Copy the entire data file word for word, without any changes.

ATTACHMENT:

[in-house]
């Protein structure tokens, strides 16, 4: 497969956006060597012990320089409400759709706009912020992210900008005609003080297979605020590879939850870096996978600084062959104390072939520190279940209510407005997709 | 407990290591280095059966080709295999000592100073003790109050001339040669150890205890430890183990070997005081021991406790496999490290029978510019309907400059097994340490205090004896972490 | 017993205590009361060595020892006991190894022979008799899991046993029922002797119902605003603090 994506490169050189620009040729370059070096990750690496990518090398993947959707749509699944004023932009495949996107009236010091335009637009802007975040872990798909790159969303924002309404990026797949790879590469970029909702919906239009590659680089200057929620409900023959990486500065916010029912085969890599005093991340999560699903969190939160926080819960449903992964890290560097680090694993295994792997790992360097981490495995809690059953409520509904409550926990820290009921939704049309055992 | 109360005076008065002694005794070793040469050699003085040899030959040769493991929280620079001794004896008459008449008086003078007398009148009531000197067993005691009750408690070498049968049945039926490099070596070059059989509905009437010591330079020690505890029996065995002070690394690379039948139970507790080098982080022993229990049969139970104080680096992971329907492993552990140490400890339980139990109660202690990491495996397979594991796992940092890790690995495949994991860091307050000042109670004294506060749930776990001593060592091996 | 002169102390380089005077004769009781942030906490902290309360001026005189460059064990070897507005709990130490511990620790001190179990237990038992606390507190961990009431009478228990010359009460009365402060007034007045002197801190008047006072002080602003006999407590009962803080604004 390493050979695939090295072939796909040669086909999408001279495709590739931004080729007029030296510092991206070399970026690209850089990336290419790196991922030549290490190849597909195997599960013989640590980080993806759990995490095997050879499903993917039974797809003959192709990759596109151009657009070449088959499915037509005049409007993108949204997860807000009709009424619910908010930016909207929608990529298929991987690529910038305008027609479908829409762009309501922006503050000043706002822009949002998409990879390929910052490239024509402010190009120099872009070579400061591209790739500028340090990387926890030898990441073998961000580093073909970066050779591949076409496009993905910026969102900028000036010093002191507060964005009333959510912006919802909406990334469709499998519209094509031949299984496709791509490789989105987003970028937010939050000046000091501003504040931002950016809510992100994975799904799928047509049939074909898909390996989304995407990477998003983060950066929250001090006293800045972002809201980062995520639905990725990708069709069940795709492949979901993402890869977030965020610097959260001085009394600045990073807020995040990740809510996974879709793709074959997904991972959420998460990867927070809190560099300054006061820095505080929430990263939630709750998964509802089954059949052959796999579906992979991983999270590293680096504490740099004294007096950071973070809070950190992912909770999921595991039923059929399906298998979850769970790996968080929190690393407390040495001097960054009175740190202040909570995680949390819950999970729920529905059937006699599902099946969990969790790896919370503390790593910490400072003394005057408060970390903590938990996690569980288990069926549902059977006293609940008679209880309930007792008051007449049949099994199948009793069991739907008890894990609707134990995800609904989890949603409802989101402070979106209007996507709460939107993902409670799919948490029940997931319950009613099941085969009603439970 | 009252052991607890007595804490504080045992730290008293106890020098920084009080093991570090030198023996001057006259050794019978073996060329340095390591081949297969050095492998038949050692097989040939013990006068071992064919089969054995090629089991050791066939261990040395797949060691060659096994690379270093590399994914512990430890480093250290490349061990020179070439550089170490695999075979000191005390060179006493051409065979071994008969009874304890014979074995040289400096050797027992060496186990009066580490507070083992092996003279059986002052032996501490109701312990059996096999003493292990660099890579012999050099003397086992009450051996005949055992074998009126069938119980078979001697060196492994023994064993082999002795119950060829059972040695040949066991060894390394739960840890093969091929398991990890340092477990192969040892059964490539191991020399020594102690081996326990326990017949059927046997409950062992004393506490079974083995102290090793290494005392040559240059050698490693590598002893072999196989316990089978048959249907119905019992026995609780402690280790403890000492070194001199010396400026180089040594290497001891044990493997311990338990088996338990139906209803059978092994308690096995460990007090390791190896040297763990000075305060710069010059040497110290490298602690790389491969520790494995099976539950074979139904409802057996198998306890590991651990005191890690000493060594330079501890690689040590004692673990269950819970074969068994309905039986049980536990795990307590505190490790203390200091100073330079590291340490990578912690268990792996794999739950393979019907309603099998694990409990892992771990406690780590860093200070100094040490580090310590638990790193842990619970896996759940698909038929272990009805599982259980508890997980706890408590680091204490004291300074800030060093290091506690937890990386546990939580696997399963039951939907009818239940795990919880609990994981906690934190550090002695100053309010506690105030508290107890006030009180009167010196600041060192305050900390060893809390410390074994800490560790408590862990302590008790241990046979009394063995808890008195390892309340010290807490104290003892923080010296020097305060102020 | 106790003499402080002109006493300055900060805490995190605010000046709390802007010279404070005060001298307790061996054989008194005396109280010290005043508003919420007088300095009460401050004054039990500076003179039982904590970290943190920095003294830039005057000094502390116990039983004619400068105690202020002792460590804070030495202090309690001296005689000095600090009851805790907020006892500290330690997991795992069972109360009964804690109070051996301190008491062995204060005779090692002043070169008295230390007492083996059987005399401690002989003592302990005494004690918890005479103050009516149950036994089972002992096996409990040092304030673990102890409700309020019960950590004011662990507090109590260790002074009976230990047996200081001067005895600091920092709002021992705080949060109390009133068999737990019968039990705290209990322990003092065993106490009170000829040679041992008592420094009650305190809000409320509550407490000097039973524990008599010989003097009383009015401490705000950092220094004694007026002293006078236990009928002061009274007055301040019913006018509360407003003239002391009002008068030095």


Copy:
[in-house]
């Protein structure tokens, strides 16, 4: 497969956006060597012990320089409400759709706009912020992210900008005609003080297979605020590879939850870096996978600084062959104390072939520190279940209510407005997709 | 407990290591280095059966080709295999000592100073003790109050001339040669150890205890430890183990070997005081021991406790496999490290029978510019309907400059097994340490205090004896972490 | 017993205590009361060595020892006991190894022979008799899991046993029922002797119902605003603090 994506490169050189620009040729370059070096990750690496990518090398993947959707749509699944004023932009495949996107009236010091335009637009802007975040872990798909790159969303924002309404990026797949790879590469970029909702919906239009590659680089200057929620409900023959990486500065916010029912085969890599005093991340999560699903969190939160926080819960449903992964890290560097680090694993295994792997790992360097981490495995809690059953409520509904409550926990820290009921939704049309055992 | 109360005076008065002694005794070793040469050699003085040899030959040769493991929280620079001794004896008459008449008086003078007398009148009531000197067993005691009750408690070498049968049945039926490099070596070059059989509905009437010591330079020690505890029996065995002070690394690379039948139970507790080098982080022993229990049969139970104080680096992971329907492993552990140490400890339980139990109660202690990491495996397979594991796992940092890790690995495949994991860091307050000042109670004294506060749930776990001593060592091996 | 002169102390380089005077004769009781942030906490902290309360001026005189460059064990070897507005709990130490511990620790001190179990237990038992606390507190961990009431009478228990010359009460009365402060007034007045002197801190008047006072002080602003006999407590009962803080604004 390493050979695939090295072939796909040669086909999408001279495709590739931004080729007029030296510092991206070399970026690209850089990336290419790196991922030549290490190849597909195997599960013989640590980080993806759990995490095997050879499903993917039974797809003959192709990759596109151009657009070449088959499915037509005049409007993108949204997860807000009709009424619910908010930016909207929608990529298929991987690529910038305008027609479908829409762009309501922006503050000043706002822009949002998409990879390929910052490239024509402010190009120099872009070579400061591209790739500028340090990387926890030898990441073998961000580093073909970066050779591949076409496009993905910026969102900028000036010093002191507060964005009333959510912006919802909406990334469709499998519209094509031949299984496709791509490789989105987003970028937010939050000046000091501003504040931002950016809510992100994975799904799928047509049939074909898909390996989304995407990477998003983060950066929250001090006293800045972002809201980062995520639905990725990708069709069940795709492949979901993402890869977030965020610097959260001085009394600045990073807020995040990740809510996974879709793709074959997904991972959420998460990867927070809190560099300054006061820095505080929430990263939630709750998964509802089954059949052959796999579906992979991983999270590293680096504490740099004294007096950071973070809070950190992912909770999921595991039923059929399906298998979850769970790996968080929190690393407390040495001097960054009175740190202040909570995680949390819950999970729920529905059937006699599902099946969990969790790896919370503390790593910490400072003394005057408060970390903590938990996690569980288990069926549902059977006293609940008679209880309930007792008051007449049949099994199948009793069991739907008890894990609707134990995800609904989890949603409802989101402070979106209007996507709460939107993902409670799919948490029940997931319950009613099941085969009603439970 | 009252052991607890007595804490504080045992730290008293106890020098920084009080093991570090030198023996001057006259050794019978073996060329340095390591081949297969050095492998038949050692097989040939013990006068071992064919089969054995090629089991050791066939261990040395797949060691060659096994690379270093590399994914512990430890480093250290490349061990020179070439550089170490695999075979000191005390060179006493051409065979071994008969009874304890014979074995040289400096050797027992060496186990009066580490507070083992092996003279059986002052032996501490109701312990059996096999003493292990660099890579012999050099003397086992009450051996005949055992074998009126069938119980078979001697060196492994023994064993082999002795119950060829059972040695040949066991060894390394739960840890093969091929398991990890340092477990192969040892059964490539191991020399020594102690081996326990326990017949059927046997409950062992004393506490079974083995102290090793290494005392040559240059050698490693590598002893072999196989316990089978048959249907119905019992026995609780402690280790403890000492070194001199010396400026180089040594290497001891044990493997311990338990088996338990139906209803059978092994308690096995460990007090390791190896040297763990000075305060710069010059040497110290490298602690790389491969520790494995099976539950074979139904409802057996198998306890590991651990005191890690000493060594330079501890690689040590004692673990269950819970074969068994309905039986049980536990795990307590505190490790203390200091100073330079590291340490990578912690268990792996794999739950393979019907309603099998694990409990892992771990406690780590860093200070100094040490580090310590638990790193842990619970896996759940698909038929272990009805599982259980508890997980706890408590680091204490004291300074800030060093290091506690937890990386546990939580696997399963039951939907009818239940795990919880609990994981906690934190550090002695100053309010506690105030508290107890006030009180009167010196600041060192305050900390060893809390410390074994800490560790408590862990302590008790241990046979009394063995808890008195390892309340010290807490104290003892923080010296020097305060102020 | 106790003499402080002109006493300055900060805490995190605010000046709390802007010279404070005060001298307790061996054989008194005396109280010290005043508003919420007088300095009460401050004054039990500076003179039982904590970290943190920095003294830039005057000094502390116990039983004619400068105690202020002792460590804070030495202090309690001296005689000095600090009851805790907020006892500290330690997991795992069972109360009964804690109070051996301190008491062995204060005779090692002043070169008295230390007492083996059987005399401690002989003592302990005494004690918890005479103050009516149950036994089972002992096996409990040092304030673990102890409700309020019960950590004011662990507090109590260790002074009976230990047996200081001067005895600091920092709002021992705080949060109390009133068999737990019968039990705290209990322990003092065993106490009170000829040679041992008592420094009650305190809000409320509550407490000097039973524990008599010989003097009383009015401490705000950092220094004694007026002293006078236990009928002061009274007055301040019913006018509360407003003239002391009002008068030095």